Sadly, those initial quotes are the high point of the book so far. (I’m a little less than halfway through.)
The prefaratory dissertation tracing out the history of Christological controversies post-Nicea was interesting, if not immediately helpful (in most regards) to the vast bulk of readers. The material starting from chapter 1 onwards, however, has vacillated between potentially interesting and foofaraw. I want more grounding in my metaphysics; but at best the grounding and connectives for the material so far (whether generally logical or more particularly scriptural) have been suggestive. At best.
Or, putting it another way, it’s written squarely in the style of typical Eastern Orthodox theologizing.
Oh well. I make it a point to read EOx stuff every once in a while anyway, since occasionally they come up with something useful that I can synthesize. I think I may have figured out how to discuss the eternal procession of the Holy Spirit between the First and Second Persons in relation to the Godhead overall, for example, rather than being limited to discussing the procession of the HS in relation between God and Nature. (Bulgakov, being EOx, would doubtless take exception to my application, seeing as it involves the procession being from both Father and Son; but that’s his problem, not mine.)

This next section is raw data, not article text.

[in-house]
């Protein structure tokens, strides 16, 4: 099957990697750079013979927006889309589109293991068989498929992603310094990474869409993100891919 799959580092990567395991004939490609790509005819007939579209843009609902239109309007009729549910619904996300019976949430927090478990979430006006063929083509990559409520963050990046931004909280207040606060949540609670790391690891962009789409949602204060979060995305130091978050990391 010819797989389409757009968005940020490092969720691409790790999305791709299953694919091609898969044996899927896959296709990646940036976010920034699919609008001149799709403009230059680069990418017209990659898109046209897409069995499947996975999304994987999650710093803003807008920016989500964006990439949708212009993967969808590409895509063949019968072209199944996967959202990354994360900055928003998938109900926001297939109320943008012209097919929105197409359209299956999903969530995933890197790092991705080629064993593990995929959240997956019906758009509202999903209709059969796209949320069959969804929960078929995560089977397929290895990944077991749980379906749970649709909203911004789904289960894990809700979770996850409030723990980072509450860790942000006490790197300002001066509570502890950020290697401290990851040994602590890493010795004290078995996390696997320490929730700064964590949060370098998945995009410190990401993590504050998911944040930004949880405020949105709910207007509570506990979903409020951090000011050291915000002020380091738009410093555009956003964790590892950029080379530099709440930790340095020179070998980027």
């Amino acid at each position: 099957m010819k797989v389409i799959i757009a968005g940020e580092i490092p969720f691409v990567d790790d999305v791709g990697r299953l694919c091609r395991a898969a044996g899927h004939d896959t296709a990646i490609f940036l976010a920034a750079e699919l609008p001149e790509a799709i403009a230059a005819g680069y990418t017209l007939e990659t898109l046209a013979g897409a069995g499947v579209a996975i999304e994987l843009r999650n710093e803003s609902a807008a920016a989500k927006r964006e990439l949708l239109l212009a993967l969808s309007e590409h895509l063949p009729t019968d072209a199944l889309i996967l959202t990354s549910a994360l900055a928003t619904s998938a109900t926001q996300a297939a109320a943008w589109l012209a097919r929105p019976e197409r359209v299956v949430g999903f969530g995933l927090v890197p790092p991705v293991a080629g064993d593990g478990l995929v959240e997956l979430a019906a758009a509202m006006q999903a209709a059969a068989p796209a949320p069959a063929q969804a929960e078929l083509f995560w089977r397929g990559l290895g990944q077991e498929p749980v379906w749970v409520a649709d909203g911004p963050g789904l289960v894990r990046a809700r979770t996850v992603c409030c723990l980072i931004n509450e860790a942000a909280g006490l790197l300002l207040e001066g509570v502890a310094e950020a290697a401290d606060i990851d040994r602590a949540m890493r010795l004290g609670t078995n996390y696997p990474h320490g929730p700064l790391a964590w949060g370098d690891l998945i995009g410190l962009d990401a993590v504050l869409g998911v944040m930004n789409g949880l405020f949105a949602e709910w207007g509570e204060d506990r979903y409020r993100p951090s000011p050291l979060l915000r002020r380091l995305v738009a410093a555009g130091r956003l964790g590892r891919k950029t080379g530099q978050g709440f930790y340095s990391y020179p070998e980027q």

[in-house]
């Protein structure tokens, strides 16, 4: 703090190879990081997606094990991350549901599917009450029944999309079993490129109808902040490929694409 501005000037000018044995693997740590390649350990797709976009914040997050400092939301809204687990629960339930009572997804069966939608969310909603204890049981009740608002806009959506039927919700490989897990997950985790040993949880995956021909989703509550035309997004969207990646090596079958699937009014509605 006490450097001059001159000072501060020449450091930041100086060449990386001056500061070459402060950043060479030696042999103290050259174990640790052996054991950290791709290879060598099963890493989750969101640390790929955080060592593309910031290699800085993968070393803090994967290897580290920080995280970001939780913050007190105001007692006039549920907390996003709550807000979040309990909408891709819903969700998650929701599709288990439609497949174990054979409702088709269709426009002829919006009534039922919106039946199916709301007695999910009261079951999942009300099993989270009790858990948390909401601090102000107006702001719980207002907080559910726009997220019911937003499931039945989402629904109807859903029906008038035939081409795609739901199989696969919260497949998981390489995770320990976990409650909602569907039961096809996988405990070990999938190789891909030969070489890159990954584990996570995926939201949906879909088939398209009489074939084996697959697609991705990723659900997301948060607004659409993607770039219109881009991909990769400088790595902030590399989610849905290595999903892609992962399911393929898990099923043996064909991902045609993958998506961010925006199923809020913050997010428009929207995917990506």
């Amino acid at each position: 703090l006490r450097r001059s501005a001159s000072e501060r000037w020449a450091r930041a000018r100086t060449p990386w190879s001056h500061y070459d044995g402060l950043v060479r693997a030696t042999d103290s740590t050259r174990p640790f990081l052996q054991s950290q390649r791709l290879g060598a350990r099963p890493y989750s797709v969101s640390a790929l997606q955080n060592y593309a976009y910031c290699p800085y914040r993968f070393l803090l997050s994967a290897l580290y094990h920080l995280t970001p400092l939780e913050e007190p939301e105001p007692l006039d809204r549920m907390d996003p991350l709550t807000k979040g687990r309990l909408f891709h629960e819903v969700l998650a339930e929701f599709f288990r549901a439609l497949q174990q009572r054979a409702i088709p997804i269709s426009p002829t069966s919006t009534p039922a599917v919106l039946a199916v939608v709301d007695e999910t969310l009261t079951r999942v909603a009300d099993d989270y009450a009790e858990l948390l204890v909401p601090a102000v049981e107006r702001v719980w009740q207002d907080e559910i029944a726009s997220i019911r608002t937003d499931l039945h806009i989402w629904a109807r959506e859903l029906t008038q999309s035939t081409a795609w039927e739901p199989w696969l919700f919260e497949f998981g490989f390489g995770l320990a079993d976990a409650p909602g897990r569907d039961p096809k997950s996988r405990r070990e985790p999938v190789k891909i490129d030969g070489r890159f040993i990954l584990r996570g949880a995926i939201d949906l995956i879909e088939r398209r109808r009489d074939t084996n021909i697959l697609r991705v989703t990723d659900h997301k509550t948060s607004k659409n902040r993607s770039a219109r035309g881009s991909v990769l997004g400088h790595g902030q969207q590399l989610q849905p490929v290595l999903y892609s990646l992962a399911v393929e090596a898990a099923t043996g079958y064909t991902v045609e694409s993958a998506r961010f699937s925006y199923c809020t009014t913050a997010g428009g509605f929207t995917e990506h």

None of which is going to make sense to you, probably; which also probably sound ironic, given my complaint a moment ago. But the difference is that I’m not writing this as though I’m expecting you to agree with me on it as being true. I’m only giving an example of some help that I’ve gotten so far from Bulgakov (inadvertent though that help may have been), to offset my annoyance with him by mentioning something positive for which I’m grateful to be reading him.
I am still keeping an eye out for some paragraphs equal in quality and applicability to the better ones I’ve quoted so far in this snippet thread; and I still have hope that I’ll see those again, at which time I’ll mark them and report them. Until then, you aren’t missing anything, believe me.